12. Customs and/or VAT fraud.
13. Large scale theft and illegal exportation – of either new or used vehicles.
14. Trafficking in human beings.
16. Tax avoidance – yes I hate to tell you this but at the time of writing, tax avoidance is coming to the forefront of money laundering investigations and regulation. In the past there has been a gaping loophole in the reporting of suspicious transactions and persons: the money launderers and/or their professional advisors could claim a “fiscal excuse” – that their funds and transactions relate to tax matters only. Increasingly this control gap is being closed with a vengeance.
Laundering is the method by which all proceeds of crime are integrated into the banking systems and business environments of the world: black money is washed so it ends up whiter than white (hence the descriptive French terminology Blanchiment d’argent). This is the process whereby the identity of dirty money which has been the proceeds of crime, and the real ownership of these assets, is transformed so that the proceeds appear to originate from a legitimate source. Criminal amassed fortunes held in unstable locations and/or currencies are metamorphosed into legitimate holdings in centres of financial respectability. In this way the origins of the funds disappear forever and the criminals involved can reap the benefits of their hard work. Money is the lifeblood of all criminal activities: the process of laundering can be viewed as the heart of the process as it enables the money to be purified and pumped around the body to ensure health and survival.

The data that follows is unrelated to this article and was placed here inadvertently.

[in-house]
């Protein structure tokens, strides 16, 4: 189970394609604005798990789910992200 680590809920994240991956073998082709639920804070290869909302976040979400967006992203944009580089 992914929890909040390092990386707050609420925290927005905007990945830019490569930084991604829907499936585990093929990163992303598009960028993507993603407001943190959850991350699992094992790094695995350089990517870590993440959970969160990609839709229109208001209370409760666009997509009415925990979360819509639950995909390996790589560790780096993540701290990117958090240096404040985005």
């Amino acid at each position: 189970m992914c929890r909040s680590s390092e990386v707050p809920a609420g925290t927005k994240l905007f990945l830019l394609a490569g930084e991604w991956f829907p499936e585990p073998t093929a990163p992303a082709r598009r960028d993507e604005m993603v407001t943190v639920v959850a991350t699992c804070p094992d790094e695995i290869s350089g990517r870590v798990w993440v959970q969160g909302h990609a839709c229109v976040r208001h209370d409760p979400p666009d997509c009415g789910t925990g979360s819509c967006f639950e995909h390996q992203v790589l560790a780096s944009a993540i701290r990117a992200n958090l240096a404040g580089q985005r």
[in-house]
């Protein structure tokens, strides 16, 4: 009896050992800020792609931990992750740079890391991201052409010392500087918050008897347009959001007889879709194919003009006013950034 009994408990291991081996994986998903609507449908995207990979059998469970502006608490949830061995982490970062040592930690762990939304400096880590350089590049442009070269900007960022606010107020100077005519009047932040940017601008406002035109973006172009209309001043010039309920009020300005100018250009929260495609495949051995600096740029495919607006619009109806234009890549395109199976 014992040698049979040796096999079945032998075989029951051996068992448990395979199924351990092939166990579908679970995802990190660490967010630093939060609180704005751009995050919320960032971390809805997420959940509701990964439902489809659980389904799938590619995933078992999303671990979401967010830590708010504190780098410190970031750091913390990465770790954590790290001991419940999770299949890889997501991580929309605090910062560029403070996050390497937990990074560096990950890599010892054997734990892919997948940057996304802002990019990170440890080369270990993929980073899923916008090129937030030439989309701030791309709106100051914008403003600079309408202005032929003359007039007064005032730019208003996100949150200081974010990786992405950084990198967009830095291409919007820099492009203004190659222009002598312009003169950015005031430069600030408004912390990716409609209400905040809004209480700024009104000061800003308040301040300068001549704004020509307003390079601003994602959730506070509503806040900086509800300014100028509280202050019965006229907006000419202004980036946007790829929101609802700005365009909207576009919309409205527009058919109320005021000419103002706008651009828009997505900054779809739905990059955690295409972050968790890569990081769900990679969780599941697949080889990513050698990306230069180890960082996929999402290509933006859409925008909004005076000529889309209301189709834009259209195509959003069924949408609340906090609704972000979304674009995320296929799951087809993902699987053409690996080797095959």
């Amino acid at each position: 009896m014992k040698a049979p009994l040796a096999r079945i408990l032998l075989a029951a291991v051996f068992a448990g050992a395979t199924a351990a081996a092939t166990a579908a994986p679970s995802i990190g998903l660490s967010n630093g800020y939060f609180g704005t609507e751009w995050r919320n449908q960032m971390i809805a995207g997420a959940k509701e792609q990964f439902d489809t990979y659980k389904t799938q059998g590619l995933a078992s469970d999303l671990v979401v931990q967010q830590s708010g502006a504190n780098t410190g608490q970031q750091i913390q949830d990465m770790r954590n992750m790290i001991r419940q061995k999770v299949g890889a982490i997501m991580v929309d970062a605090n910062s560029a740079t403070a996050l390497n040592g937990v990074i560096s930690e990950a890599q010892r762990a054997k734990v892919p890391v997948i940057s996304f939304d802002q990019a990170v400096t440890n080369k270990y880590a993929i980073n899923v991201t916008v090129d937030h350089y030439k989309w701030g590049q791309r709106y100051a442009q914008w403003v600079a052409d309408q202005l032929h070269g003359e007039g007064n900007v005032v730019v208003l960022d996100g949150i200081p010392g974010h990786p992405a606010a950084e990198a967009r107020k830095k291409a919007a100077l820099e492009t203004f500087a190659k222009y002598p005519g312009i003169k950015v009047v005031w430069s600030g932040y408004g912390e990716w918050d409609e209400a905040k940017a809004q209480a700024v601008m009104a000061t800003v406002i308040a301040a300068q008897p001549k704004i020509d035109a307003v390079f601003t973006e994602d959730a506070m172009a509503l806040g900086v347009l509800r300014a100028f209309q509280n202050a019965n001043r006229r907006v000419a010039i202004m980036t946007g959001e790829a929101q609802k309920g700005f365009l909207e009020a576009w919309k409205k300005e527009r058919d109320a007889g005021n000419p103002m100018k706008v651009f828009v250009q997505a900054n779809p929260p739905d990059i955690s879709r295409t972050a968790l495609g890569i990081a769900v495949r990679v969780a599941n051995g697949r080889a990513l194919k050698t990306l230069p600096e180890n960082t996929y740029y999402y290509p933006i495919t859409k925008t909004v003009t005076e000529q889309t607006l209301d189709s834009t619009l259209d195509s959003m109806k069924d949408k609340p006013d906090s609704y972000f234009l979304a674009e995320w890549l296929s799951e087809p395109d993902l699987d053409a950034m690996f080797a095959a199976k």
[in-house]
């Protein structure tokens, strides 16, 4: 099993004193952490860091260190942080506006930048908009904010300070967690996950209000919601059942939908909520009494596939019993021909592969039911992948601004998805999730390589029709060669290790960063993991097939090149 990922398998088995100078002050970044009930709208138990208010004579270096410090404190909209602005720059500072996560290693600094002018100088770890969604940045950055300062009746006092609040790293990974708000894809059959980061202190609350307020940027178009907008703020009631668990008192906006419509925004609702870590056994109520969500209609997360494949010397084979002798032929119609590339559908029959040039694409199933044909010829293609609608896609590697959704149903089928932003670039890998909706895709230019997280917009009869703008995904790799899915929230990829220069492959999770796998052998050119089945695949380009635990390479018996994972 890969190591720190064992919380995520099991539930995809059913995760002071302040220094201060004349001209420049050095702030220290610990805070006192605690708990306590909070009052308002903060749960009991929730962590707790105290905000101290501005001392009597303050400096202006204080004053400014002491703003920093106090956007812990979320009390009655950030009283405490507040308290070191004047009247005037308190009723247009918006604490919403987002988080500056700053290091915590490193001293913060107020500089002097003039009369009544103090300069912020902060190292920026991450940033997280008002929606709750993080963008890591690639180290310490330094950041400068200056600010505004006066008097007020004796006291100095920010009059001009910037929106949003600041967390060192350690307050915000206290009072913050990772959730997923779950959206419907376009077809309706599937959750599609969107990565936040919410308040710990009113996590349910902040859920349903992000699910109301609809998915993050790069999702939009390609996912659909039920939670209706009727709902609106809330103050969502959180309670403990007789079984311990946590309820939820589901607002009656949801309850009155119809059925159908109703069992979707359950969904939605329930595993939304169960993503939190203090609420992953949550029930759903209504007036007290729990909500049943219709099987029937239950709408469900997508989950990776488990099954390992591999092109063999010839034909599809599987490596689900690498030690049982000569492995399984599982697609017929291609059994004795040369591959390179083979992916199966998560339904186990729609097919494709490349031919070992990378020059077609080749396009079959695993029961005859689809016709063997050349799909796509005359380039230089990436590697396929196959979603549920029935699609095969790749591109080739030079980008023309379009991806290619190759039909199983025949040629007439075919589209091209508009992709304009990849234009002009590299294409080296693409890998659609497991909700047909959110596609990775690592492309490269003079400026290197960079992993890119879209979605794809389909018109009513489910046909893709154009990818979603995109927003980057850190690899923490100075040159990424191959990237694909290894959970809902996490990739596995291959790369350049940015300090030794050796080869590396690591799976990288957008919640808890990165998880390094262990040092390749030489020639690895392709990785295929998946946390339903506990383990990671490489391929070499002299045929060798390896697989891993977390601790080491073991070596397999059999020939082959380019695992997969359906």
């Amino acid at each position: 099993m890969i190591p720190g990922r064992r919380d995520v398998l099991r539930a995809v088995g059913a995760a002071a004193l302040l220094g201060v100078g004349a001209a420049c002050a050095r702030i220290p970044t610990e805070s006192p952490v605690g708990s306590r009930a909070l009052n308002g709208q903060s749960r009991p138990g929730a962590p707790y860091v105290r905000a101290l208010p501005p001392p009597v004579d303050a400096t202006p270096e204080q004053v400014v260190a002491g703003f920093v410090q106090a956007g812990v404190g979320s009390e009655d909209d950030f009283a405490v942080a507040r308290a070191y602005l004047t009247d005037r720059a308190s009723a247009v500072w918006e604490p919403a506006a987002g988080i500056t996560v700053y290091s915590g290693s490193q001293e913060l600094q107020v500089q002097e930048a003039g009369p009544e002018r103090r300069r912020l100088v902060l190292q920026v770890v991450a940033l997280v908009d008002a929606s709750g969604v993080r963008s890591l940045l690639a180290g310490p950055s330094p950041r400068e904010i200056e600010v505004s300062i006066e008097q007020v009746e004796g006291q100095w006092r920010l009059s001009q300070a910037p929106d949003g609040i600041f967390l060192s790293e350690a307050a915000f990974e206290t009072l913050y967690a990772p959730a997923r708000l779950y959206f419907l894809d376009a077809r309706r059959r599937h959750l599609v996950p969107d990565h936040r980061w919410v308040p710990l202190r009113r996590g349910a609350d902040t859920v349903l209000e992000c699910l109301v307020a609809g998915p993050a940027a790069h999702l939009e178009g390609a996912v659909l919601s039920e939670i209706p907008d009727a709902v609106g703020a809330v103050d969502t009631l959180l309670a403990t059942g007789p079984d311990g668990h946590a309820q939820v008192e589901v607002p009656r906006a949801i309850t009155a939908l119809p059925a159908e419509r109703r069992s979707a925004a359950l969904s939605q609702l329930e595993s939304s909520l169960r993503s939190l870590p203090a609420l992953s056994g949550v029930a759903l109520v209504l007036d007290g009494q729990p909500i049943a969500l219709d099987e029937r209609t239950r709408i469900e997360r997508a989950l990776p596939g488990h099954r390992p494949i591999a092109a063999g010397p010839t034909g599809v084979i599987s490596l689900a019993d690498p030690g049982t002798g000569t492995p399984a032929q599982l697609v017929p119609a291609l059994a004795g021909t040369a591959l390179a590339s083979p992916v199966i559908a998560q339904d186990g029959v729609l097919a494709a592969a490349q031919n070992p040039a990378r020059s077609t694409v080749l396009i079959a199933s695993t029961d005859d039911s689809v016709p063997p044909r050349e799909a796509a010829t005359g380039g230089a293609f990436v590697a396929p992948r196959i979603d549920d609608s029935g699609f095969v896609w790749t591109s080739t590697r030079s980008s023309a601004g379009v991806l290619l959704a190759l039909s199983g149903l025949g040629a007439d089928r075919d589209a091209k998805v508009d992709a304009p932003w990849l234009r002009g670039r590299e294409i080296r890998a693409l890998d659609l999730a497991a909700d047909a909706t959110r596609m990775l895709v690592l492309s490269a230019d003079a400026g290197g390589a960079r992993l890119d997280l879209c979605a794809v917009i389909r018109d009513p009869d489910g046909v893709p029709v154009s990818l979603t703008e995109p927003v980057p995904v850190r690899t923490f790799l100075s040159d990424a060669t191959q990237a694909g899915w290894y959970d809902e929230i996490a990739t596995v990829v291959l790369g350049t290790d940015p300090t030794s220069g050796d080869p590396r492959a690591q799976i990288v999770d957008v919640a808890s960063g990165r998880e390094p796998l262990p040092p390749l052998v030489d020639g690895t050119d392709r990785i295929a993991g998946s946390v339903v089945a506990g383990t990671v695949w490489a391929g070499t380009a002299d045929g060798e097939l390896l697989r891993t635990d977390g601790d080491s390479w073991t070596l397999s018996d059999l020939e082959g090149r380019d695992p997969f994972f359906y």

This white paper was last revised in November 2006 and has been adapted from “Dirty Dealing: the Untold Truth about Global Money Laundering” by Peter Lilley (Published by Kogan Page). This document is provided for information purposes and should be read in the context of its original publication date.